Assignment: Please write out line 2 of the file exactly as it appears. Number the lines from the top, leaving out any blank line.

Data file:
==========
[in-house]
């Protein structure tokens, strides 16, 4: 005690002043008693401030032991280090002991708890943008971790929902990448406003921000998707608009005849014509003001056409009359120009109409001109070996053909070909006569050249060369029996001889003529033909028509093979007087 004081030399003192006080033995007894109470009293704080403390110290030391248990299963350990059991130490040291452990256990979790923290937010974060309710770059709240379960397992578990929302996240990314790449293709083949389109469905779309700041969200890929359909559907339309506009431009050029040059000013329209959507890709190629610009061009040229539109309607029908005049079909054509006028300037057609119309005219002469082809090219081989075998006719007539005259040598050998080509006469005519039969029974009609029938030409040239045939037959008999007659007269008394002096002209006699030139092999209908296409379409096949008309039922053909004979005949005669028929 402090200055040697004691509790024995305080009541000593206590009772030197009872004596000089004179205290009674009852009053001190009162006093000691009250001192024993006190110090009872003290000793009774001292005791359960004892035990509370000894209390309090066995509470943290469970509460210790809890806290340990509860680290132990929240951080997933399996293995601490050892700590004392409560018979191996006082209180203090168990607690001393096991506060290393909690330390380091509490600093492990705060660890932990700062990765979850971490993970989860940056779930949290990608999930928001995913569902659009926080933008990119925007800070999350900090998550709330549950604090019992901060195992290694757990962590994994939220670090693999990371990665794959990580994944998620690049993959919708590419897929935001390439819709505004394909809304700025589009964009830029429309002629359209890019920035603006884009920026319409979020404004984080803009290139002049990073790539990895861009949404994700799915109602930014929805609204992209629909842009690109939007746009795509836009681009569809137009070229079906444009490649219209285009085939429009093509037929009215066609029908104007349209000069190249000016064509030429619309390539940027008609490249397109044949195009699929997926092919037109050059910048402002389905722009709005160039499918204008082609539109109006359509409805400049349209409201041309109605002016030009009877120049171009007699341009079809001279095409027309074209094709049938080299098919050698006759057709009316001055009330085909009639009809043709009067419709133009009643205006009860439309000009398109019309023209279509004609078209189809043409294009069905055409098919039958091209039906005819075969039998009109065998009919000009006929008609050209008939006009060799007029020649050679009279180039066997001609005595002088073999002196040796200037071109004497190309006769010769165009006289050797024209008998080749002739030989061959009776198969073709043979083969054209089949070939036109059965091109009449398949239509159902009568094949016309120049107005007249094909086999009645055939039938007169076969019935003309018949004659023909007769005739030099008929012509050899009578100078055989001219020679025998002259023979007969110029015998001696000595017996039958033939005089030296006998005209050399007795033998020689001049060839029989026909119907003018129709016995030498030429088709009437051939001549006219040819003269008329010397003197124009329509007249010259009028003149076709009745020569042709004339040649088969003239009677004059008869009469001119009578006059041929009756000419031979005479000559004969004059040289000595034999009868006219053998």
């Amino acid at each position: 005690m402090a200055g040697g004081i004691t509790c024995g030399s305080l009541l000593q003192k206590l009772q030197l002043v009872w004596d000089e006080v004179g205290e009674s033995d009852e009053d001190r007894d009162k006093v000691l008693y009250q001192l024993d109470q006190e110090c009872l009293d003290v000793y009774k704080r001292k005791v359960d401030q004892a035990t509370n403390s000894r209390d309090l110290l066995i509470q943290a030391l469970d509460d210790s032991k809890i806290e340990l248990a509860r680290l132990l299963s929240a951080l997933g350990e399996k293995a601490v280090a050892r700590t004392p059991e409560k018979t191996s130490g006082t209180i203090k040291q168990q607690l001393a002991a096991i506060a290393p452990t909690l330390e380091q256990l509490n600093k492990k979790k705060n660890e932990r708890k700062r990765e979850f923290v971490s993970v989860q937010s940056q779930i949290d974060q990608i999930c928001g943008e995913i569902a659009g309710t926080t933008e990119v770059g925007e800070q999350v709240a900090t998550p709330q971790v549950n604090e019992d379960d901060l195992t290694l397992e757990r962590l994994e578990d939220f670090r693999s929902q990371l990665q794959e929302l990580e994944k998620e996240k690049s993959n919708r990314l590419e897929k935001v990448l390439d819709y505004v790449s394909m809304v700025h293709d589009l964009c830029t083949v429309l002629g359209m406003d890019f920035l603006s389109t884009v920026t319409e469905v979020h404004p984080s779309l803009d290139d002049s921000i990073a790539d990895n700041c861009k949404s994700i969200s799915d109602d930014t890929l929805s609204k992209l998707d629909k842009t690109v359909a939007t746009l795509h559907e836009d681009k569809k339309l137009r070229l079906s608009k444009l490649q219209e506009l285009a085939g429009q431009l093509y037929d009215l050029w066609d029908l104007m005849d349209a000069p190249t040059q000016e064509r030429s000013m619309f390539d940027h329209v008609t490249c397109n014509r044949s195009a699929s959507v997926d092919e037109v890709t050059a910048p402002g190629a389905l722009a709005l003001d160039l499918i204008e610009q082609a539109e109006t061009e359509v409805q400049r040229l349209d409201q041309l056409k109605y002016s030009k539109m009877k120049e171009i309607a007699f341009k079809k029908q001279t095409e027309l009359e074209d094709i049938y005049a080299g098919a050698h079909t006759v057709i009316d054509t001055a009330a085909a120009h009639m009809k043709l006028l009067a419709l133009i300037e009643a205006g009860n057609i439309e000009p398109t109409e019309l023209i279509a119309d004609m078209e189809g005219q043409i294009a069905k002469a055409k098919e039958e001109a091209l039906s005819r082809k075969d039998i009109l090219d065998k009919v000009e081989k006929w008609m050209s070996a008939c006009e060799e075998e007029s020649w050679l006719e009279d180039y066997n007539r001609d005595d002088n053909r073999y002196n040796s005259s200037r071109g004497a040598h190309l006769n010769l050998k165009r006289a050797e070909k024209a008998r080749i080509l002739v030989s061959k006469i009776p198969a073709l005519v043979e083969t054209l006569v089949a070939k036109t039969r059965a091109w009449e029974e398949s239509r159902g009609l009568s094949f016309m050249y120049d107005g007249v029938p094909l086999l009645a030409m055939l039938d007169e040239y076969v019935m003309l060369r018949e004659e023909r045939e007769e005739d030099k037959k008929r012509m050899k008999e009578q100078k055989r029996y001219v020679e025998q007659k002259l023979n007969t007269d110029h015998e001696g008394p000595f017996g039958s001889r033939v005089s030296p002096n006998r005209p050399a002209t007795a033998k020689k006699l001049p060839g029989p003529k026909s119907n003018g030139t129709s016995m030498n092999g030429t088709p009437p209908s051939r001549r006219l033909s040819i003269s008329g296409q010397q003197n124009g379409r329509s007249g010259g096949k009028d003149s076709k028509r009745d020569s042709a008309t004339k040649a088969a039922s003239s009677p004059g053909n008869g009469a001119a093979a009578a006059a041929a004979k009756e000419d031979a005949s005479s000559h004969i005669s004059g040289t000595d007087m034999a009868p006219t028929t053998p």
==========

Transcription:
């Protein structure tokens, strides 16, 4: 005690002043008693401030032991280090002991708890943008971790929902990448406003921000998707608009005849014509003001056409009359120009109409001109070996053909070909006569050249060369029996001889003529033909028509093979007087 004081030399003192006080033995007894109470009293704080403390110290030391248990299963350990059991130490040291452990256990979790923290937010974060309710770059709240379960397992578990929302996240990314790449293709083949389109469905779309700041969200890929359909559907339309506009431009050029040059000013329209959507890709190629610009061009040229539109309607029908005049079909054509006028300037057609119309005219002469082809090219081989075998006719007539005259040598050998080509006469005519039969029974009609029938030409040239045939037959008999007659007269008394002096002209006699030139092999209908296409379409096949008309039922053909004979005949005669028929 402090200055040697004691509790024995305080009541000593206590009772030197009872004596000089004179205290009674009852009053001190009162006093000691009250001192024993006190110090009872003290000793009774001292005791359960004892035990509370000894209390309090066995509470943290469970509460210790809890806290340990509860680290132990929240951080997933399996293995601490050892700590004392409560018979191996006082209180203090168990607690001393096991506060290393909690330390380091509490600093492990705060660890932990700062990765979850971490993970989860940056779930949290990608999930928001995913569902659009926080933008990119925007800070999350900090998550709330549950604090019992901060195992290694757990962590994994939220670090693999990371990665794959990580994944998620690049993959919708590419897929935001390439819709505004394909809304700025589009964009830029429309002629359209890019920035603006884009920026319409979020404004984080803009290139002049990073790539990895861009949404994700799915109602930014929805609204992209629909842009690109939007746009795509836009681009569809137009070229079906444009490649219209285009085939429009093509037929009215066609029908104007349209000069190249000016064509030429619309390539940027008609490249397109044949195009699929997926092919037109050059910048402002389905722009709005160039499918204008082609539109109006359509409805400049349209409201041309109605002016030009009877120049171009007699341009079809001279095409027309074209094709049938080299098919050698006759057709009316001055009330085909009639009809043709009067419709133009009643205006009860439309000009398109019309023209279509004609078209189809043409294009069905055409098919039958091209039906005819075969039998009109065998009919000009006929008609050209008939006009060799007029020649050679009279180039066997001609005595002088073999002196040796200037071109004497190309006769010769165009006289050797024209008998080749002739030989061959009776198969073709043979083969054209089949070939036109059965091109009449398949239509159902009568094949016309120049107005007249094909086999009645055939039938007169076969019935003309018949004659023909007769005739030099008929012509050899009578100078055989001219020679025998002259023979007969110029015998001696000595017996039958033939005089030296006998005209050399007795033998020689001049060839029989026909119907003018129709016995030498030429088709009437051939001549006219040819003269008329010397003197124009329509007249010259009028003149076709009745020569042709004339040649088969003239009677004059008869009469001119009578006059041929009756000419031979005479000559004969004059040289000595034999009868006219053998």